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The Cat And Cupid
by [?]


The secret history of the Ebag marriage is now printed for the first time. The Ebag family, who prefer their name to be accented on the first syllable, once almost ruled Oldcastle, which is a clean and conceited borough, with long historical traditions, on the very edge of the industrial, democratic and unclean Five Towns. The Ebag family still lives in the grateful memory of Oldcastle, for no family ever did more to preserve the celebrated Oldcastilian superiority in social, moral and religious matters over the vulgar Five Towns. The episodes leading to the Ebag marriage could only have happened in Oldcastle. By which I mean merely that they could not have happened in any of the Five Towns. In the Five Towns that sort of thing does not occur. I don’t know why, but it doesn’t. The people are too deeply interested in football, starting prices, rates, public parks, sliding scales, excursions to Blackpool, and municipal shindies, to concern themselves with organists as such. In the Five Towns an organist may be a sanitary inspector or an auctioneer on Mondays. In Oldcastle an organist is an organist, recognized as such in the streets. No one ever heard of an organist in the Five Towns being taken up and petted by a couple of old ladies. But this may occur at Oldcastle. It, in fact, did.

The scandalous circumstances which led to the disappearance from the Oldcastle scene of Mr Skerritt, the original organist of St Placid, have no relation to the present narrative, which opens when the ladies Ebag began to seek for a new organist. The new church of St Placid owed its magnificent existence to the Ebag family. The apse had been given entirely by old Caiaphas Ebag (ex-M.P., now a paralytic sufferer) at a cost of twelve thousand pounds; and his was the original idea of building the church. When, owing to the decline of the working man’s interest in beer, and one or two other things, Caiaphas lost nearly the whole of his fortune, which had been gained by honest labour in mighty speculations, he rather regretted the church; he would have preferred twelve thousand in cash to a view of the apse from his bedroom window; but he was man enough never to complain. He lived, after his misfortunes, in a comparatively small house with his two daughters, Mrs Ebag and Miss Ebag. These two ladies are the heroines of the tale.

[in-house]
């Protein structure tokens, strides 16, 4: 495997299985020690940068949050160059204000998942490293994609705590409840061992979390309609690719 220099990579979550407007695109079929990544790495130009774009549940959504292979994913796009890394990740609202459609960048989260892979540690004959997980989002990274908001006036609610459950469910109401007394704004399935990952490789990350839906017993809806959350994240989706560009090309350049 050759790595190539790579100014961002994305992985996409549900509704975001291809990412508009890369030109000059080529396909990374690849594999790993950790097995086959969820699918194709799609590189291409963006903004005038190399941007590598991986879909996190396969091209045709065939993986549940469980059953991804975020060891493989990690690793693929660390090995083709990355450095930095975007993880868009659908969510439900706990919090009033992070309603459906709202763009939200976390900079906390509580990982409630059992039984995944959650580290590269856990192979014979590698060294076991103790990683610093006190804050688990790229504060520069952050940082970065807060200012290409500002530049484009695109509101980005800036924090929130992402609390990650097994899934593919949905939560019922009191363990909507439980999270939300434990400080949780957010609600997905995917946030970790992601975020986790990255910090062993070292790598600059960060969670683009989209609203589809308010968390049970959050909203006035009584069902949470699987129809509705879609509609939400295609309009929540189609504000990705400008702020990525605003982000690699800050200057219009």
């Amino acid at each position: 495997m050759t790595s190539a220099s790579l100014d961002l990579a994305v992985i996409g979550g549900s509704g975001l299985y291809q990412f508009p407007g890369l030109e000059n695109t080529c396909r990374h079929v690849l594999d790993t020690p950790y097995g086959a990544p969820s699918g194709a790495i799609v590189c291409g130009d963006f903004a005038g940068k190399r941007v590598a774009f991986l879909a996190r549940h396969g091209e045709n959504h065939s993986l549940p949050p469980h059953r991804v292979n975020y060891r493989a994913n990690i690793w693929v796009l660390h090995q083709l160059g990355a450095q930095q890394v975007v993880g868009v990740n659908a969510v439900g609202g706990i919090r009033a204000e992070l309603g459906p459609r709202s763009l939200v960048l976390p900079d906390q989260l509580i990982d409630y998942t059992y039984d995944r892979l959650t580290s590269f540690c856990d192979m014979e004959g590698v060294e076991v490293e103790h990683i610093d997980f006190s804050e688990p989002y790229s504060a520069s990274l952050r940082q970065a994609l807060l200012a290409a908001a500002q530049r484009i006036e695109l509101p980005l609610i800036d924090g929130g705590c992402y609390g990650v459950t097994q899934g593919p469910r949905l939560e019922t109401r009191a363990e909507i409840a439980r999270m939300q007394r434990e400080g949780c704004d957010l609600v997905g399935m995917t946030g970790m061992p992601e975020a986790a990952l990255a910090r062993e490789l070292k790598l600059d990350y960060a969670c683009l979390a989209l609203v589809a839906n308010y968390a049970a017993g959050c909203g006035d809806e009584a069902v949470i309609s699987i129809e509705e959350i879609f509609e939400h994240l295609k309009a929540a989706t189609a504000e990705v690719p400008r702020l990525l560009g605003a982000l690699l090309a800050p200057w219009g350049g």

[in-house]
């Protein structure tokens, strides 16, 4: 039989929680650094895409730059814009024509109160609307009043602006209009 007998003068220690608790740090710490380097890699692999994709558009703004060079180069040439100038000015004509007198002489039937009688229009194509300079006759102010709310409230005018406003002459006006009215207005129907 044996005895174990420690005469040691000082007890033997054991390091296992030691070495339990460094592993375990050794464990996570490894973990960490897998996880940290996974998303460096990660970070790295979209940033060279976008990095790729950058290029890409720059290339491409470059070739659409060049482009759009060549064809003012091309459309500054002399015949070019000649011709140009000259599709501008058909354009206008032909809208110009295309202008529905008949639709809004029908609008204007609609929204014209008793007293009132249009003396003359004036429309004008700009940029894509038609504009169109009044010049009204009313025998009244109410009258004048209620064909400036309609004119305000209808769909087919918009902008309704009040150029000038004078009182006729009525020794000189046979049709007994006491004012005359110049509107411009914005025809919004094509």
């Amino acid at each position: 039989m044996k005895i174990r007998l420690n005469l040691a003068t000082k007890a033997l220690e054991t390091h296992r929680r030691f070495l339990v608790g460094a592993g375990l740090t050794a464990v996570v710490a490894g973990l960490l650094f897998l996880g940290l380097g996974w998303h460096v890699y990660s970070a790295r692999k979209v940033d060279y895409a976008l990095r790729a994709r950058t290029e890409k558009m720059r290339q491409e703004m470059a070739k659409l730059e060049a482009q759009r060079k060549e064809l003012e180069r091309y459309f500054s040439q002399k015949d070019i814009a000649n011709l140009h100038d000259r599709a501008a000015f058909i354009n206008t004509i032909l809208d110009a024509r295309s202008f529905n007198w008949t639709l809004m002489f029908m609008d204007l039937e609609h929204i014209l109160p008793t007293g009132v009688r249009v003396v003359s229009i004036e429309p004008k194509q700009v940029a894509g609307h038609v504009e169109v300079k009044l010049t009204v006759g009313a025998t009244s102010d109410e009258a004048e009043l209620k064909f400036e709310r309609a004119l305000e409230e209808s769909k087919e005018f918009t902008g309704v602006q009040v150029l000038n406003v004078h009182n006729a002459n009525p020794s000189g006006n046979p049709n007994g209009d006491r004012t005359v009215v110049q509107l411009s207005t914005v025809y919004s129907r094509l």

Mrs Ebag had married her cousin, who had died. She possessed about six hundred a year of her own. She was two years older than her sister, Miss Ebag, a spinster. Miss Ebag was two years younger than Mrs Ebag. No further information as to their respective ages ever leaked out. Miss Ebag had a little money of her own from her deceased mother, and Caiaphas had the wreck of his riches. The total income of the household was not far short of a thousand a year, but of this quite two hundred a year was absorbed by young Edith Ebag, Mrs Ebag’s step-daughter (for Mrs Ebag had been her husband’s second choice). Edith, who was notorious as a silly chit and spent most of her time in London and other absurd places, formed no part of the household, though she visited it occasionally. The household consisted of old Caiaphas, bedridden, and his two daughters and Goldie. Goldie was the tomcat, so termed by reason of his splendid tawniness. Goldie had more to do with the Ebag marriage than anyone or anything, except the weathercock on the top of the house. This may sound queer, but is as naught to the queerness about to be unfolded.


It cannot be considered unnatural that Mrs and Miss Ebag, with the assistance of the vicar, should have managed the affairs of the church. People nicknamed them “the churchwardens,” which was not quite nice, having regard to the fact that their sole aim was the truest welfare of the church. They and the vicar, in a friendly and effusive way, hated each other. Sometimes they got the better of the vicar, and, less often, he got the better of them. In the choice of a new organist they won. Their candidate was Mr Carl Ullman, the artistic orphan.